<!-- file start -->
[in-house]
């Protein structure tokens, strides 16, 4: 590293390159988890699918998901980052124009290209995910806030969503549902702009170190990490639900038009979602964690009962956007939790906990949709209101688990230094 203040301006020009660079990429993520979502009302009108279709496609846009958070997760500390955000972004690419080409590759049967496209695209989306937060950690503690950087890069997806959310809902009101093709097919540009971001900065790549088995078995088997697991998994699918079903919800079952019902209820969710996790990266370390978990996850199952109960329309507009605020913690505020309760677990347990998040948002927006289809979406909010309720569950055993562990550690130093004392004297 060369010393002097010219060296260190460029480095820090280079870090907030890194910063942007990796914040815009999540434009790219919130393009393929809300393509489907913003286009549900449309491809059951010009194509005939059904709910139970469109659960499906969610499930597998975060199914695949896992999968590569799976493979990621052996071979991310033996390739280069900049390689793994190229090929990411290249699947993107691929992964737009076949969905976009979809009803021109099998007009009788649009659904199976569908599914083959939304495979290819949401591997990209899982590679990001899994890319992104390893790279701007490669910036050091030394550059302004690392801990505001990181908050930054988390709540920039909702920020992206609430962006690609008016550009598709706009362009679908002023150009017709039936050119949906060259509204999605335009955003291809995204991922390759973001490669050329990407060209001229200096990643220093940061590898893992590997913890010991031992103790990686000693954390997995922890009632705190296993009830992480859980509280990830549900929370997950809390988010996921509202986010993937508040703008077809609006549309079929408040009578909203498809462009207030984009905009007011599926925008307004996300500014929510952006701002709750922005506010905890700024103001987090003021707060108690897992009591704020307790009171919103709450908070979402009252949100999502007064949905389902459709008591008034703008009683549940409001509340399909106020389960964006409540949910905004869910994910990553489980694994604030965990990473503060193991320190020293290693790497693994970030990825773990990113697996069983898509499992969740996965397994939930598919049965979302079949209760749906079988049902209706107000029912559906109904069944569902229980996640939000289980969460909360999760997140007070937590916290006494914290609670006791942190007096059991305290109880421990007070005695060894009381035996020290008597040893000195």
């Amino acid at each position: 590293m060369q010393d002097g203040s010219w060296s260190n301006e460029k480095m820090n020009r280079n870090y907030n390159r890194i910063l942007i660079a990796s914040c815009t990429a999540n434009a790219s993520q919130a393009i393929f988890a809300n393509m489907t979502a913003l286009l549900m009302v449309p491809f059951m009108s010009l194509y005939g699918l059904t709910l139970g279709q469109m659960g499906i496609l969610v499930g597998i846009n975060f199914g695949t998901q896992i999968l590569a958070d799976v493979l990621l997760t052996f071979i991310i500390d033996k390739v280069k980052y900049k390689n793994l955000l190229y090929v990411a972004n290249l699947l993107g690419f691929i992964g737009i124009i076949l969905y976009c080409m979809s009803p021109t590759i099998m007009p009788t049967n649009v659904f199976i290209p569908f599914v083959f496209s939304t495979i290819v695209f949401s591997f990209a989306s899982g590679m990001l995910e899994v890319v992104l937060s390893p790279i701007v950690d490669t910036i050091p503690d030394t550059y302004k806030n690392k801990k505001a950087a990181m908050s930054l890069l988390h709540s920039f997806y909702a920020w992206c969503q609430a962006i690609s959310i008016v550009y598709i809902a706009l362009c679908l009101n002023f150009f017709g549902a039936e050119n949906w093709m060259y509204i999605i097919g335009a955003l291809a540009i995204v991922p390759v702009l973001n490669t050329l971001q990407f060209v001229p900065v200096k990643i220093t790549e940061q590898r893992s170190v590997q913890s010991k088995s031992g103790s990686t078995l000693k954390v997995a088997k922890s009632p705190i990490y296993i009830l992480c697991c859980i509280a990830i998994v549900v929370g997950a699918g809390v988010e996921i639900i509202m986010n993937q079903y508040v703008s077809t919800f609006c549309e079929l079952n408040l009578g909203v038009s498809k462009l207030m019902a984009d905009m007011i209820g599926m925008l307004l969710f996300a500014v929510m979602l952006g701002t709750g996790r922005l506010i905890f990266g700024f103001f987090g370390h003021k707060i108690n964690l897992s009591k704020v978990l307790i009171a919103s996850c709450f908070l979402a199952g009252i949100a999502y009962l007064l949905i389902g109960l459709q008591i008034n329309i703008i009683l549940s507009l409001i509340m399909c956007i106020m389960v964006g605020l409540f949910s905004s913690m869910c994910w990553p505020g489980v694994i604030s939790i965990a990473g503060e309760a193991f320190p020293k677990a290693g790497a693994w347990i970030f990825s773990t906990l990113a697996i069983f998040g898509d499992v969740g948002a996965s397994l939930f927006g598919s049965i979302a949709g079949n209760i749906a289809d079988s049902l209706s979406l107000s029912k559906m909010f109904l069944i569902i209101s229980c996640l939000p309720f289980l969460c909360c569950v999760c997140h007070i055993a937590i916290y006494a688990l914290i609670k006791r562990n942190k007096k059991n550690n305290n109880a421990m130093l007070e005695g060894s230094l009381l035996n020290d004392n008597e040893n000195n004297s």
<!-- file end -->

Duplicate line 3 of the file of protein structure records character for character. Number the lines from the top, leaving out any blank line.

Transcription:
């Amino acid at each position: 590293m060369q010393d002097g203040s010219w060296s260190n301006e460029k480095m820090n020009r280079n870090y907030n390159r890194i910063l942007i660079a990796s914040c815009t990429a999540n434009a790219s993520q919130a393009i393929f988890a809300n393509m489907t979502a913003l286009l549900m009302v449309p491809f059951m009108s010009l194509y005939g699918l059904t709910l139970g279709q469109m659960g499906i496609l969610v499930g597998i846009n975060f199914g695949t998901q896992i999968l590569a958070d799976v493979l990621l997760t052996f071979i991310i500390d033996k390739v280069k980052y900049k390689n793994l955000l190229y090929v990411a972004n290249l699947l993107g690419f691929i992964g737009i124009i076949l969905y976009c080409m979809s009803p021109t590759i099998m007009p009788t049967n649009v659904f199976i290209p569908f599914v083959f496209s939304t495979i290819v695209f949401s591997f990209a989306s899982g590679m990001l995910e899994v890319v992104l937060s390893p790279i701007v950690d490669t910036i050091p503690d030394t550059y302004k806030n690392k801990k505001a950087a990181m908050s930054l890069l988390h709540s920039f997806y909702a920020w992206c969503q609430a962006i690609s959310i008016v550009y598709i809902a706009l362009c679908l009101n002023f150009f017709g549902a039936e050119n949906w093709m060259y509204i999605i097919g335009a955003l291809a540009i995204v991922p390759v702009l973001n490669t050329l971001q990407f060209v001229p900065v200096k990643i220093t790549e940061q590898r893992s170190v590997q913890s010991k088995s031992g103790s990686t078995l000693k954390v997995a088997k922890s009632p705190i990490y296993i009830l992480c697991c859980i509280a990830i998994v549900v929370g997950a699918g809390v988010e996921i639900i509202m986010n993937q079903y508040v703008s077809t919800f609006c549309e079929l079952n408040l009578g909203v038009s498809k462009l207030m019902a984009d905009m007011i209820g599926m925008l307004l969710f996300a500014v929510m979602l952006g701002t709750g996790r922005l506010i905890f990266g700024f103001f987090g370390h003021k707060i108690n964690l897992s009591k704020v978990l307790i009171a919103s996850c709450f908070l979402a199952g009252i949100a999502y009962l007064l949905i389902g109960l459709q008591i008034n329309i703008i009683l549940s507009l409001i509340m399909c956007i106020m389960v964006g605020l409540f949910s905004s913690m869910c994910w990553p505020g489980v694994i604030s939790i965990a990473g503060e309760a193991f320190p020293k677990a290693g790497a693994w347990i970030f990825s773990t906990l990113a697996i069983f998040g898509d499992v969740g948002a996965s397994l939930f927006g598919s049965i979302a949709g079949n209760i749906a289809d079988s049902l209706s979406l107000s029912k559906m909010f109904l069944i569902i209101s229980c996640l939000p309720f289980l969460c909360c569950v999760c997140h007070i055993a937590i916290y006494a688990l914290i609670k006791r562990n942190k007096k059991n550690n305290n109880a421990m130093l007070e005695g060894s230094l009381l035996n020290d004392n008597e040893n000195n004297s």